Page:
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Twitter Writ Larger: Woofer

By Mike Musgrove
Sunday, September 6, 2009

Sometimes, 140 characters isn't nearly enough.

That's the premise behind a droll Web site recently launched by a couple of Washington-based friends. While the microblogging site Twitter caps entries at 140 keystrokes, the parody site Woofer requires entries a minimum of 1,400 keystrokes. It's a macroblogging site, you see.

Peter Martin, one of the site's creators, describes the site as an "homage" to the famous social-networking service. And with Woofer sporting a familiar blue interface and Twitter-esque page layout, it's hard to miss the similarity. It's probably not a bad idea, from a legal perspective, that the Woofer page, parked online at http://www.woofertime.com, makes it clear that it is "not affiliated in any way whatsoever with Twitter."

Martin, 32, was killing time before a movie one afternoon and joking with a friend that Twitter's foil, logically speaking, would be called "Woofer" and that such a service would require entries that were 10 times as long as those posted on Twitter.

Martin and his friend, Portman Wills, put the site together in about three hours; the gag wasn't worth more time than that, they figured. Since Woofer went online on Aug. 14, about 11,000 people have posted wordy entries to the site, though many more have dropped by just to take a look. A big chunk of the site's traffic comes from Twitter users -- sometimes getting a quick chuckle out of the concept before moving on, sometimes using Woofer as a place to share their longer musings.

So far, there's a lot of copying and pasting going on. Some have "woofed" books of the Bible or short stories. More than a few of the serious entries read like the filibustering efforts of a grade-schooler who needs to fill out the word count on a book report.

Someone posted a plot summary of the 1992 Whoopi Goldberg film "Sister Act." Another joker posted a list of celebrities with "high-top fade" haircuts. If Twitter is substantially more useful than this on a day-to-day basis, I haven't noticed.

And such is modern life that the site quickly attracts the same sort of riffraff as any other: A spammer discovered the site and used Woofer to promote an online ticket-brokering service.

So what have we learned?

For one thing, "people are really out of practice when it comes to expressing themselves at great length," Martin said.

The attention Woofer has received has raised some slightly unexpected questions for its creators. For example, Martin wonders, what is his responsibility for making it clear that this is a parody site? One or two news accounts, not to mention a few Twitter users, have painted Woofer as a serious-minded Twitter competitor.

But that's not the case.

Or is it?

George Giovanetto of Peoria, Ill., has started to post his daily thoughts on the site and credits it for helping to sharpen his mind.

"I have a sense it might turn into something more than just a joke," said Giovanetto, 55. "I've seen people start to actually say something there."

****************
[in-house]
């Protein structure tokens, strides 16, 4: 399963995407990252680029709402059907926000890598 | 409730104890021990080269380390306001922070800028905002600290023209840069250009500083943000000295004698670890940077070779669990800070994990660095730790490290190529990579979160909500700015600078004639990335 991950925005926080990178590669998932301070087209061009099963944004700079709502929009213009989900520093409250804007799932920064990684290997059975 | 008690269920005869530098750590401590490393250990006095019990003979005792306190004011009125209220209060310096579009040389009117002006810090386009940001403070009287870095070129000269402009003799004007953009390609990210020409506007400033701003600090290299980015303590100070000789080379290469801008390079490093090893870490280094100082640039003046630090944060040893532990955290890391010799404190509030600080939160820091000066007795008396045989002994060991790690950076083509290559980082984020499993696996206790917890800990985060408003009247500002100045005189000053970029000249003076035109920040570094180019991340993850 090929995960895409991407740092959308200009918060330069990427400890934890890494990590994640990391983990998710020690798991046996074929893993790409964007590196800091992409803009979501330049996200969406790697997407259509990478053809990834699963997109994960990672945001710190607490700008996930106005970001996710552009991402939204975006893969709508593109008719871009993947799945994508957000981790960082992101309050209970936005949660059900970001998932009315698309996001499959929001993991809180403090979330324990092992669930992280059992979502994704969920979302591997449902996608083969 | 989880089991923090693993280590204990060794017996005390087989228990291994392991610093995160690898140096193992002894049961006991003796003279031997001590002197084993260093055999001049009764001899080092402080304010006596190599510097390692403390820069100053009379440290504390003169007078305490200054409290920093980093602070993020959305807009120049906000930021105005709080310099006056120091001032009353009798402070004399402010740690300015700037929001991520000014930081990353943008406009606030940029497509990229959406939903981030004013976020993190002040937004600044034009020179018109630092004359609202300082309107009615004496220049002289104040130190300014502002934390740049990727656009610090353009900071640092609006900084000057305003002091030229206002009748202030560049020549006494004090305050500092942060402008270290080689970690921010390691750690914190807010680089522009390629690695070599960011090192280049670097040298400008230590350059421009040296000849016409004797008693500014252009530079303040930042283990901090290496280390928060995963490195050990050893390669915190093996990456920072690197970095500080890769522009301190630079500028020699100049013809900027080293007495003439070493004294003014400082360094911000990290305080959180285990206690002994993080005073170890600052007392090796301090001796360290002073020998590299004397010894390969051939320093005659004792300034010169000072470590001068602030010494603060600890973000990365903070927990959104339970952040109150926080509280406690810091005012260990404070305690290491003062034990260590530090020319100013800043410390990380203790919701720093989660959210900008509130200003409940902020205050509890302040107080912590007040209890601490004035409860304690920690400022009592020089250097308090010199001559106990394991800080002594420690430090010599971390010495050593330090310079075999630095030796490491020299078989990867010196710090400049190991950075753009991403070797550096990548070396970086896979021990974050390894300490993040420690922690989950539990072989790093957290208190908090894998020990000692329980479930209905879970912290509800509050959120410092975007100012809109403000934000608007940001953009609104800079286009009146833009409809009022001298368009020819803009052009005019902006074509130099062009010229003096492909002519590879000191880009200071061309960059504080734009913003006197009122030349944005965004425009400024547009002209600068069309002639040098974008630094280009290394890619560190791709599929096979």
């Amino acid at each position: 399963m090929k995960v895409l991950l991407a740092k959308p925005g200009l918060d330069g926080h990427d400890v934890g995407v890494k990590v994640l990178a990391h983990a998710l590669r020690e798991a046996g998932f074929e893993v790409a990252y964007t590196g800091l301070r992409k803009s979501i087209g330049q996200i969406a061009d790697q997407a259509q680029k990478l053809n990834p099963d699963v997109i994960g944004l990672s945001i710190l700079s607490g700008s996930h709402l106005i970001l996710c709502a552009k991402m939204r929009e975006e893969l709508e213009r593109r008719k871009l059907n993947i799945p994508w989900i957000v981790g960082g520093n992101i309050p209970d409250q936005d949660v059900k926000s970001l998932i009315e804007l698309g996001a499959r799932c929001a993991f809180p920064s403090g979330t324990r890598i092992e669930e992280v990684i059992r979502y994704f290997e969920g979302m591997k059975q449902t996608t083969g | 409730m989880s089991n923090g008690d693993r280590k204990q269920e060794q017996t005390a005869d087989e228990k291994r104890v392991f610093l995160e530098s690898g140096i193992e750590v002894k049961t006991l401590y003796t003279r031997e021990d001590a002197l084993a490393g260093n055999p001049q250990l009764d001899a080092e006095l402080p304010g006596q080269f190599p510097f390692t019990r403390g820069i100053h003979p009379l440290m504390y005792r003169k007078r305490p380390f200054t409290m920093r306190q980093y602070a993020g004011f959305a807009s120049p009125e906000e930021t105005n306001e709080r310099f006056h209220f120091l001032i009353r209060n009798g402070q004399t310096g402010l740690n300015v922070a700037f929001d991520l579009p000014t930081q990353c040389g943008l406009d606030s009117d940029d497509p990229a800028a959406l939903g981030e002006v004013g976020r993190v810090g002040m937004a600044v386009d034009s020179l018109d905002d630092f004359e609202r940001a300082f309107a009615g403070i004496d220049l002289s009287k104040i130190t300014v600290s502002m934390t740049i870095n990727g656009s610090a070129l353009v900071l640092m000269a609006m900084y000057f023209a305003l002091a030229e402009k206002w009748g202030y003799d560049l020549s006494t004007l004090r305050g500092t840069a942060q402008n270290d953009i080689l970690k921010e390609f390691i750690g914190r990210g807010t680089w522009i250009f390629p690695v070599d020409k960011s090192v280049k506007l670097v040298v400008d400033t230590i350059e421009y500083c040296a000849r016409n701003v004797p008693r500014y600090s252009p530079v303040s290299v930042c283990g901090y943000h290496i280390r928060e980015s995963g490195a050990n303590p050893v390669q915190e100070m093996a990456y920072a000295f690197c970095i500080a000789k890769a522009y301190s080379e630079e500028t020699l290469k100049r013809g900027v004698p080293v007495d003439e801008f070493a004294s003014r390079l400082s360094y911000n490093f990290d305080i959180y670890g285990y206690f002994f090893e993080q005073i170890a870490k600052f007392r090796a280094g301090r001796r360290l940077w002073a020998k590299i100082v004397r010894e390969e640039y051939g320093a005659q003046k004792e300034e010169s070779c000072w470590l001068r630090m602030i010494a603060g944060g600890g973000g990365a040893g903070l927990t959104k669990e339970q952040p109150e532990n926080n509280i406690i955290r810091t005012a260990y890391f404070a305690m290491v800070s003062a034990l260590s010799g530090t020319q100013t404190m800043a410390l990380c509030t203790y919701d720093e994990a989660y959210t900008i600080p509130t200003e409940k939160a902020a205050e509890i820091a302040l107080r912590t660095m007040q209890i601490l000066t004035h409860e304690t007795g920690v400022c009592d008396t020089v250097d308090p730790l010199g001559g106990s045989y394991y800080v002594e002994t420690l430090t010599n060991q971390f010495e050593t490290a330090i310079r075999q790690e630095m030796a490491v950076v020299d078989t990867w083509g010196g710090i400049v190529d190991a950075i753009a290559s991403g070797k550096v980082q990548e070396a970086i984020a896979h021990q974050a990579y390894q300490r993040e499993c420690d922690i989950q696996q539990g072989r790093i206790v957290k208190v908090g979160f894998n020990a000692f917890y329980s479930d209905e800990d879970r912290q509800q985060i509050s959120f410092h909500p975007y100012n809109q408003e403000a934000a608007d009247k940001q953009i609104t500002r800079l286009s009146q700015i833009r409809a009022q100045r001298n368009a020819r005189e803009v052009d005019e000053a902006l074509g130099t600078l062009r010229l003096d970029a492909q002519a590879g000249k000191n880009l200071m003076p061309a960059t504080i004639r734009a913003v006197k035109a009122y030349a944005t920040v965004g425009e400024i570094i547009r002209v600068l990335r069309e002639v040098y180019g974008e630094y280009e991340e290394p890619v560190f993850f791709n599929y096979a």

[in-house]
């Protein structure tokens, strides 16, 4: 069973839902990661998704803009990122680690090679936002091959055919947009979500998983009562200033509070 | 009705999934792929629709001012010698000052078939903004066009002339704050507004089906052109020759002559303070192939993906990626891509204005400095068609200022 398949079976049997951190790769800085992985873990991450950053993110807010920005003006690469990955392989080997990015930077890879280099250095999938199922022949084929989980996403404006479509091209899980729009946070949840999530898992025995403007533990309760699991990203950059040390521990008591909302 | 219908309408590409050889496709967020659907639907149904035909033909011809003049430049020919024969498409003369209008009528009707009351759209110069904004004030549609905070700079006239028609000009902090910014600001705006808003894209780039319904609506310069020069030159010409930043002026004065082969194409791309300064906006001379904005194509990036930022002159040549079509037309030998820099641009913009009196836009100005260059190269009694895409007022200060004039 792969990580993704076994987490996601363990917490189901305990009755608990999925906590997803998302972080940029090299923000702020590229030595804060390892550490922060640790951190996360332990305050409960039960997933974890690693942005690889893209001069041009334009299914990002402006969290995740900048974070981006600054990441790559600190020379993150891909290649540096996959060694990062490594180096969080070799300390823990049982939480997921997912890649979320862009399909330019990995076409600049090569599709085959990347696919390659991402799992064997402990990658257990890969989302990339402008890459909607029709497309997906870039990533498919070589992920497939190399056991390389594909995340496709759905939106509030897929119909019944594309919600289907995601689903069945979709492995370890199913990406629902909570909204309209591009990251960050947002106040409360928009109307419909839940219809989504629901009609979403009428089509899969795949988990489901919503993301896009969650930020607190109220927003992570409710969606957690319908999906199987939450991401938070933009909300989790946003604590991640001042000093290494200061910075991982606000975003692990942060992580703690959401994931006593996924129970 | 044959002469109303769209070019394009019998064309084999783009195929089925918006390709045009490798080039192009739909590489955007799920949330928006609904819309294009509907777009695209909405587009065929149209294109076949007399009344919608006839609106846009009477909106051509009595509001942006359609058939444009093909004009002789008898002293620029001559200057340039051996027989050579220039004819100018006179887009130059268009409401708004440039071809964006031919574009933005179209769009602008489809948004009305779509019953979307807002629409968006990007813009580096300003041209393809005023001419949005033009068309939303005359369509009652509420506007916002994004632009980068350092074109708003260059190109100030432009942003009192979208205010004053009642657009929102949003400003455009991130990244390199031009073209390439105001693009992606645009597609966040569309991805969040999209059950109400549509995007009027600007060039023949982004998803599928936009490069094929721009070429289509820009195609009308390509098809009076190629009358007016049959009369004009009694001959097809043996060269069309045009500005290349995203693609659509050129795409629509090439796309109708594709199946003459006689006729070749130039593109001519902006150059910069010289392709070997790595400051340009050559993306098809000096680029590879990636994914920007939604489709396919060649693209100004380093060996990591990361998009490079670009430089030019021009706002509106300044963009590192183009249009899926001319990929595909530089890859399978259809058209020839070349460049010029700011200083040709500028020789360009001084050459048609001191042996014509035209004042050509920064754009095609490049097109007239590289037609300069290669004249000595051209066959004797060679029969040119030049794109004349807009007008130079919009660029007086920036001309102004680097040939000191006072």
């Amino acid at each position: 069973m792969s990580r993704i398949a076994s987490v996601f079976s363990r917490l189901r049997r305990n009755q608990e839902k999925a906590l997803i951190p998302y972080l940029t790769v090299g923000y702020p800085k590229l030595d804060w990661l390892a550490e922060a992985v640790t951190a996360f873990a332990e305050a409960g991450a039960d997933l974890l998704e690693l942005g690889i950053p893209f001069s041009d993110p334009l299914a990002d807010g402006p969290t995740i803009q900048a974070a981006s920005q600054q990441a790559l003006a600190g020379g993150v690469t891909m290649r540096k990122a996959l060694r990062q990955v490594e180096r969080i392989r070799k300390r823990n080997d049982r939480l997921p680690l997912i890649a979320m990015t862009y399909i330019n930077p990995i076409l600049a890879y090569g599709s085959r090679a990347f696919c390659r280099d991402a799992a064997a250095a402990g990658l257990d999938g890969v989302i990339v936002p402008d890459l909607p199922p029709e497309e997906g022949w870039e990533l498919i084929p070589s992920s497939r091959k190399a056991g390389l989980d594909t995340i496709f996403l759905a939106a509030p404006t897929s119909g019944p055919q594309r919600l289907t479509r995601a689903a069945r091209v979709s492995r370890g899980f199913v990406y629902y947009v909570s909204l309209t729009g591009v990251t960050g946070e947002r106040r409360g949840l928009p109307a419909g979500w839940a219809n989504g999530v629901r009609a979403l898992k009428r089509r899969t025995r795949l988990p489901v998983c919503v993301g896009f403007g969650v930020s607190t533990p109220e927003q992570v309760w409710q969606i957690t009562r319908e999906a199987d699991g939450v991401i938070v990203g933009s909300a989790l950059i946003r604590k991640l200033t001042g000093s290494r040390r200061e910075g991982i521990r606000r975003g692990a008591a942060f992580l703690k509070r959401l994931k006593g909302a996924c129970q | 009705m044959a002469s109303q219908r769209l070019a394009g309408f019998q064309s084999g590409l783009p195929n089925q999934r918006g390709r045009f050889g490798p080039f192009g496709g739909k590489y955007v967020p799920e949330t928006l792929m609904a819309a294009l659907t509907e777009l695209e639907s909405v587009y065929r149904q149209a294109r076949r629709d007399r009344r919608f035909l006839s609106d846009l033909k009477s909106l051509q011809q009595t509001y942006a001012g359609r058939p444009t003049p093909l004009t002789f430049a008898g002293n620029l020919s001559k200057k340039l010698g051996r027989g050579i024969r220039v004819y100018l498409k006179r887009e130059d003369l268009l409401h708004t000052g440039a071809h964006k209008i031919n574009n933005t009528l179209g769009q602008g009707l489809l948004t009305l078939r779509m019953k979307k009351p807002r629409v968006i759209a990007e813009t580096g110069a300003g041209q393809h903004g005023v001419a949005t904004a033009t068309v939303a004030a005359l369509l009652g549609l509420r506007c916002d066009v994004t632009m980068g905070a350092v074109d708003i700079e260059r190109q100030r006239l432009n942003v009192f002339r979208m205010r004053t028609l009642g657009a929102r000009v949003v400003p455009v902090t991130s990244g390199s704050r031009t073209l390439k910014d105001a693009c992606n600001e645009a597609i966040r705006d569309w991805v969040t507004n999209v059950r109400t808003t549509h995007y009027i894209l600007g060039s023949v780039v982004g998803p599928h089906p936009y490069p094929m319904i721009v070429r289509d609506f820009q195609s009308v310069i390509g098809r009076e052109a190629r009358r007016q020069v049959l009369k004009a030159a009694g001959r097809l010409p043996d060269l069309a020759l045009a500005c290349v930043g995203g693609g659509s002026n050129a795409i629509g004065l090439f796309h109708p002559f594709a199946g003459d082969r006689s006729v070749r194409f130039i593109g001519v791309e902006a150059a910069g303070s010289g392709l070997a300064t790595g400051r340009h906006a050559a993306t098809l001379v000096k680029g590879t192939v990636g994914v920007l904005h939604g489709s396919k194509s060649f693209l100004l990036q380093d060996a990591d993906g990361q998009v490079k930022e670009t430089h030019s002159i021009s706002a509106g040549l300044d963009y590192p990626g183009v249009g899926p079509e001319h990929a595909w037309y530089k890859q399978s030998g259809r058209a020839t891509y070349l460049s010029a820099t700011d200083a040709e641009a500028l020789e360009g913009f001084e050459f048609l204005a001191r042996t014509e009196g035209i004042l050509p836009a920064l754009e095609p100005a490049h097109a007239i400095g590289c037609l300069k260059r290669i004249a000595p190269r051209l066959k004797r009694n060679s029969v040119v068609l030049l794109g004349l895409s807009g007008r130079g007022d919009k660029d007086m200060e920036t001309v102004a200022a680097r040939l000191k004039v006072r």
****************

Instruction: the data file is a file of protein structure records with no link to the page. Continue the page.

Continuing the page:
For what it's worth, Woofer isn't the first amusing response to the Twitter hype. In April, Slate posted a funny video about a new "nanoblogging" service called Flutter that limits entries to 26 characters, the same as the alphabet.

You may have heard of one of Martin's ventures before. Years ago, Martin founded Gratis Internet, a marketing firm that offered users rewards, such as free iPods, if they and their friends signed up for enough online promotions.

Martin says he's currently developing a novel sort of online experience called Shuffletime that tries to turn Web surfing into a sort of video game. But more on that later.

And the Dreamcast Goes to . . .

A couple of weeks ago, I asked readers to send me an entertaining e-mail explaining why I should send them my ancient Sega Dreamcast game console. Now that the console's 10-year anniversary is coming up -- Wednesday marks the system's birthday -- it's time for me to choose a winner.

I have heard from folks offering to buy the thing, from vintage game fans who still break out the Dreamcast every once in a while, and from at least one reader suggesting that I keep it for myself.

The most unusual missive came from a reporter on his way to a new job in Pakistan. Although he considers himself an "outdoors guy," he's going to be stuck inside a lot at his new job for safety. Alas, he was already en route when I dropped him a line last week, though it sounds as if he packed enough toys to keep himself entertained.

The reporter's loss is Katie Czekaj's gain.

Czekaj's mom wrote me that she felt slightly guilty that she bought Katie's three older brothers games systems like the Odyssey 2 and the Atari 2600 when they were growing up but that Katie never got her own system. Laura Czekaj describes the Dreamcast as "the missing link in our family's videogame genealogy."

There's more. Recently, Laura Czekaj wrote, her daughter, now a 24-year-old who lives in Ocean City, bought an Xbox 360, only to find out the hard way that the system has a bad habit of scratching game discs if you move the system while it's turned on. That's a problem I know all about. Katie, my old Dreamcast is on the way.

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